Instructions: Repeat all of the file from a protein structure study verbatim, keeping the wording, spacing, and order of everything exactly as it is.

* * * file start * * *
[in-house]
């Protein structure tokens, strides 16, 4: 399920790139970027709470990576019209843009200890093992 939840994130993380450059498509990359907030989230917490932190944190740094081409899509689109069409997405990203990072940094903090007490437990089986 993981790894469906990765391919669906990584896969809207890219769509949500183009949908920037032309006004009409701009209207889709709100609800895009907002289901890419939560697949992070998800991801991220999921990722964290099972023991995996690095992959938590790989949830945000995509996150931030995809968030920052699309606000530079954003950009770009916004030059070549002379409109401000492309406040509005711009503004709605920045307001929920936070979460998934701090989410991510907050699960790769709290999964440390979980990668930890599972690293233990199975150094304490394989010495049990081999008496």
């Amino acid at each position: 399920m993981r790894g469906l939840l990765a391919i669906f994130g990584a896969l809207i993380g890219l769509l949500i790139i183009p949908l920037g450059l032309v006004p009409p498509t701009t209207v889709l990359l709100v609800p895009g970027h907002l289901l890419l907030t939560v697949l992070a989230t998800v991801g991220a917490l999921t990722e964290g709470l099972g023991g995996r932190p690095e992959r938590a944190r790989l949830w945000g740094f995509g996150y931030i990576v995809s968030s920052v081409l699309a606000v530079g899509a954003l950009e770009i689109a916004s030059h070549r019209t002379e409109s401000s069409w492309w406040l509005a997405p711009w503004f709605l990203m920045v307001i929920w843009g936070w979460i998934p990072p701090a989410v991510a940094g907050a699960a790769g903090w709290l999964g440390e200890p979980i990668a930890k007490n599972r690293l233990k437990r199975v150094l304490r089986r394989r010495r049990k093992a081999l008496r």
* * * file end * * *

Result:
[in-house]
């Protein structure tokens, strides 16, 4: 399920790139970027709470990576019209843009200890093992 939840994130993380450059498509990359907030989230917490932190944190740094081409899509689109069409997405990203990072940094903090007490437990089986 993981790894469906990765391919669906990584896969809207890219769509949500183009949908920037032309006004009409701009209207889709709100609800895009907002289901890419939560697949992070998800991801991220999921990722964290099972023991995996690095992959938590790989949830945000995509996150931030995809968030920052699309606000530079954003950009770009916004030059070549002379409109401000492309406040509005711009503004709605920045307001929920936070979460998934701090989410991510907050699960790769709290999964440390979980990668930890599972690293233990199975150094304490394989010495049990081999008496």
């Amino acid at each position: 399920m993981r790894g469906l939840l990765a391919i669906f994130g990584a896969l809207i993380g890219l769509l949500i790139i183009p949908l920037g450059l032309v006004p009409p498509t701009t209207v889709l990359l709100v609800p895009g970027h907002l289901l890419l907030t939560v697949l992070a989230t998800v991801g991220a917490l999921t990722e964290g709470l099972g023991g995996r932190p690095e992959r938590a944190r790989l949830w945000g740094f995509g996150y931030i990576v995809s968030s920052v081409l699309a606000v530079g899509a954003l950009e770009i689109a916004s030059h070549r019209t002379e409109s401000s069409w492309w406040l509005a997405p711009w503004f709605l990203m920045v307001i929920w843009g936070w979460i998934p990072p701090a989410v991510a940094g907050a699960a790769g903090w709290l999964g440390e200890p979980i990668a930890k007490n599972r690293l233990k437990r199975v150094l304490r089986r394989r010495r049990k093992a081999l008496r």